Using the latter to help reduce the former is a wonderful idea, sketched out in this article from Fast Co-Exist.
With levels of homelessness at historic highs, New York City is now working to improve how it uses data in order to prevent families from entering the shelter system in the first place.
Much like how police departments around the country are now engaged in “predictive policing,” the Department of Homeless Services is now developing software that analyzes and visualizes the patterns of evictions that lead to family homelessness–and more importantly, predicts which neighborhoods, buildings, and even addresses to target its resources and outreach efforts.
“[Eviction] is a major cause of homelessness for families who come into shelters,” says Sara Zuiderveen, assistant commissioner of prevention services at DHS. “The challenge really comes in the targeting piece, making sure services are reaching the people who are most at risk.”
Among homeless families, about one in three first enter the shelter system after experiencing an eviction. But for the few hundred prevention and outreach staff at the NYC Department of Homeless Services, reaching these families before they show up at a shelter is like trying to find a needle in a haystack–only 5% of the some 200,000 eviction notices filed in New York each year cause families to become homeless.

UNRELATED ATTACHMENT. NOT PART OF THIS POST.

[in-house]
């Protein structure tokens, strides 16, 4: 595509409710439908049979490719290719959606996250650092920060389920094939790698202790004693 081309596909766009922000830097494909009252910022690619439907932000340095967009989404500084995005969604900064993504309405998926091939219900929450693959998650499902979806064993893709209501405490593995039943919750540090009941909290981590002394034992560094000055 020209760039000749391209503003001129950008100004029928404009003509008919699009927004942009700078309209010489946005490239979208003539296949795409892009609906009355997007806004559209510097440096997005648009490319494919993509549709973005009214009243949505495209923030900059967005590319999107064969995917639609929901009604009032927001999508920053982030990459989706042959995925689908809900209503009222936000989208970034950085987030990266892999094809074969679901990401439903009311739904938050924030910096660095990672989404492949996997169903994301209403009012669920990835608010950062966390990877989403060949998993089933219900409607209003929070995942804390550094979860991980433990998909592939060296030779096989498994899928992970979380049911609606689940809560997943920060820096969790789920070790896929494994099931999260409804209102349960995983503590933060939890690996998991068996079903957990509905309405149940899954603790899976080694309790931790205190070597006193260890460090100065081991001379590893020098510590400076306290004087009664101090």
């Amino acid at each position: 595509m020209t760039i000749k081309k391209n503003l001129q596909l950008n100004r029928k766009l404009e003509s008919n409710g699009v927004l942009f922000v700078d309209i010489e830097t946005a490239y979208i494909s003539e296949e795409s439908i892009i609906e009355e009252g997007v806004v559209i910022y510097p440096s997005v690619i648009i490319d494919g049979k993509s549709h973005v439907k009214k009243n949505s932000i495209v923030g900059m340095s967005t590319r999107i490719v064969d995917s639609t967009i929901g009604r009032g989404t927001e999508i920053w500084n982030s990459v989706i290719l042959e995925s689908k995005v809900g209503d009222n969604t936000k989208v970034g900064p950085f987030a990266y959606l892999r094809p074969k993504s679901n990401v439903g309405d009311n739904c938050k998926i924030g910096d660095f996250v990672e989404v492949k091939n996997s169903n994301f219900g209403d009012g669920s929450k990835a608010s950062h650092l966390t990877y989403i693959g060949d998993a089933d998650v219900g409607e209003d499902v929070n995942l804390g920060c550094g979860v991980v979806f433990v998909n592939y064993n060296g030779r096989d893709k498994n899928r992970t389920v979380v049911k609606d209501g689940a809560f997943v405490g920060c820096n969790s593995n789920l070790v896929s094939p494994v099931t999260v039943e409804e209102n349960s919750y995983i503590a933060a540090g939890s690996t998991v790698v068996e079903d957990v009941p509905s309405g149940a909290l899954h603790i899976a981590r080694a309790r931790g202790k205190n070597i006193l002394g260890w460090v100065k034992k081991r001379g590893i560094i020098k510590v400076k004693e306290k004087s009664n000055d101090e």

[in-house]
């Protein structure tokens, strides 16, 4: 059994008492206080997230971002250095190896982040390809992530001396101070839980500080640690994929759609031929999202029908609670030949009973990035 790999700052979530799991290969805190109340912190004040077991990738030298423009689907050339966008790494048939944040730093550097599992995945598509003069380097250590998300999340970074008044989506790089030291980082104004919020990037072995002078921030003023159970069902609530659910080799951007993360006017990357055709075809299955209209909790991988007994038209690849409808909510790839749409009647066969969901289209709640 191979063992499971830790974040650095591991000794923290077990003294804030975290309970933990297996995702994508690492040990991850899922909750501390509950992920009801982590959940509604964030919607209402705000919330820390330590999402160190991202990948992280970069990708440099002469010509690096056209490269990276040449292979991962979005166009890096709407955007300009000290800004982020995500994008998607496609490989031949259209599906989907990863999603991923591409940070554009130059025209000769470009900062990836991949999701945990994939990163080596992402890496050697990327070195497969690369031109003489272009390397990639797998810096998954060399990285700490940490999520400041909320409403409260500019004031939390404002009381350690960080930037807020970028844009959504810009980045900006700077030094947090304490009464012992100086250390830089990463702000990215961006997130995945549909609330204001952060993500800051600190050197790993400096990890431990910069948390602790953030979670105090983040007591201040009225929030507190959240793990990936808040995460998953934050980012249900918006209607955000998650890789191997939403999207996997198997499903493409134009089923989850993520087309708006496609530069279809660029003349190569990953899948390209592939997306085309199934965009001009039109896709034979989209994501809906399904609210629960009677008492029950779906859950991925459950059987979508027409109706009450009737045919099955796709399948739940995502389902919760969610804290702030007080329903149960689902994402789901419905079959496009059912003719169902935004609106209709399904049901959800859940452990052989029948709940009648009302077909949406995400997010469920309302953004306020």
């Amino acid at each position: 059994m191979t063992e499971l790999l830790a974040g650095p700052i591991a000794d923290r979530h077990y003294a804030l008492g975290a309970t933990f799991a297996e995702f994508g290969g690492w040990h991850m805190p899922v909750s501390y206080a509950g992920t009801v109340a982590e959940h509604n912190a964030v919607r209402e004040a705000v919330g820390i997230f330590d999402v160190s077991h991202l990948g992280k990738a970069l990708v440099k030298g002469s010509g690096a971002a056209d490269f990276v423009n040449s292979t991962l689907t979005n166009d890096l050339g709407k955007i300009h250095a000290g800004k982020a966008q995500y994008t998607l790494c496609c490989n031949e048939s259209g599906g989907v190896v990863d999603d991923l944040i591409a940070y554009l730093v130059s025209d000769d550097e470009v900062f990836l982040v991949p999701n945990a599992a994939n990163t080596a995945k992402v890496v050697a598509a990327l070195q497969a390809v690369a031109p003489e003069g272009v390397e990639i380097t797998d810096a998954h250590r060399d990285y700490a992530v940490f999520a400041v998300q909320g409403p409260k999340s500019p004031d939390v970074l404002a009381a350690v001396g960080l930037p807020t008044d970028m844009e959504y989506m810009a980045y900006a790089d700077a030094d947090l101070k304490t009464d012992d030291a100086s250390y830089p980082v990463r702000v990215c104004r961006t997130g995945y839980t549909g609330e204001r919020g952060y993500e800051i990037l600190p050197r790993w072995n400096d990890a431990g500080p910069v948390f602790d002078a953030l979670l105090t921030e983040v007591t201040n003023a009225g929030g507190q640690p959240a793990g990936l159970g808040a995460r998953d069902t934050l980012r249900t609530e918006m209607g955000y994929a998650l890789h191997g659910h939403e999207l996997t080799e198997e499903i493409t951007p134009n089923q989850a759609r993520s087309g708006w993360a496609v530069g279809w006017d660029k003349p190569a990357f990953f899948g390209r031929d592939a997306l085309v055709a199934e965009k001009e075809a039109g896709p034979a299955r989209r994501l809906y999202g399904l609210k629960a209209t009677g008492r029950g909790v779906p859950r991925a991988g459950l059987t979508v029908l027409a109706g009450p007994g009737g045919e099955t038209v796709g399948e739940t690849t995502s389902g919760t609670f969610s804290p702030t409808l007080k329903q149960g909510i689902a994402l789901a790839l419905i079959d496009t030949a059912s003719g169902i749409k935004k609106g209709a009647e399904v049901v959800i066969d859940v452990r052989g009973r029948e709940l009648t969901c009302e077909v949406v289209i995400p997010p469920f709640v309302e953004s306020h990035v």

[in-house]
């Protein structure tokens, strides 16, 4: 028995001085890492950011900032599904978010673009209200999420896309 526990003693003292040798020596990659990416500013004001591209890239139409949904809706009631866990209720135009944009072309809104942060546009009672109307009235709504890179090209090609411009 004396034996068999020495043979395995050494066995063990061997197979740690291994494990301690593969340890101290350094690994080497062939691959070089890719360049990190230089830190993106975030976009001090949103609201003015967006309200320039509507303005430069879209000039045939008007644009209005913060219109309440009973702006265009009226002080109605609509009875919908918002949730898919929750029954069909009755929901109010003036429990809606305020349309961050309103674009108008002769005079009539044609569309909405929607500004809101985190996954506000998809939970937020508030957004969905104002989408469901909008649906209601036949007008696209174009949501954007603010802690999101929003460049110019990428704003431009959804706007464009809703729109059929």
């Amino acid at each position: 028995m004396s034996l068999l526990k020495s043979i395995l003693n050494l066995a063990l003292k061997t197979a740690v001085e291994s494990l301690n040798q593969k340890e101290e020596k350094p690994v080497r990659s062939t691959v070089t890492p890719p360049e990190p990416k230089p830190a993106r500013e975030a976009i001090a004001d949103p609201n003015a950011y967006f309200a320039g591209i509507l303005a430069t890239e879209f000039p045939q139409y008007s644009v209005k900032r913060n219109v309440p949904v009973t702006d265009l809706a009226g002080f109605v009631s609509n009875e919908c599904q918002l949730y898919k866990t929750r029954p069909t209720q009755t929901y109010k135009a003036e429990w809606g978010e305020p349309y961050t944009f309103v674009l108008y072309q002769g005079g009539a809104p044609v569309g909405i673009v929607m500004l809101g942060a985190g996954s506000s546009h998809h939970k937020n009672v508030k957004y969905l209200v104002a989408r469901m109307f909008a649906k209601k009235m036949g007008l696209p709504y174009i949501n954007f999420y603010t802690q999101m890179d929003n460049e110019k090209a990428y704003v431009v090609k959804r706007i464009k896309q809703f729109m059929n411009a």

Typically, evictions take several months from the first court filing to the point when a family gets booted out the door, so in theory that’s a vital window in which DHS and its network of partners has to act, says Zuiderveen. Between 2009 and 2013, about 4,800 families entered a homeless shelter in the months after an eviction filing against them.
DHS is working on the project with the SumAll Foundation, the charitable arm of a NY-based marketing analytics startup. Over the last few months, staff at the foundation spent time analyzing DHS files with shelter check-ins, where a family is asked to provide its most recent address, and matching these addresses to eviction court records. In that way, it could create the visualization (seen below) that highlights which evictions led to homelessness. Its next step was to use that data to find patterns and make predictions.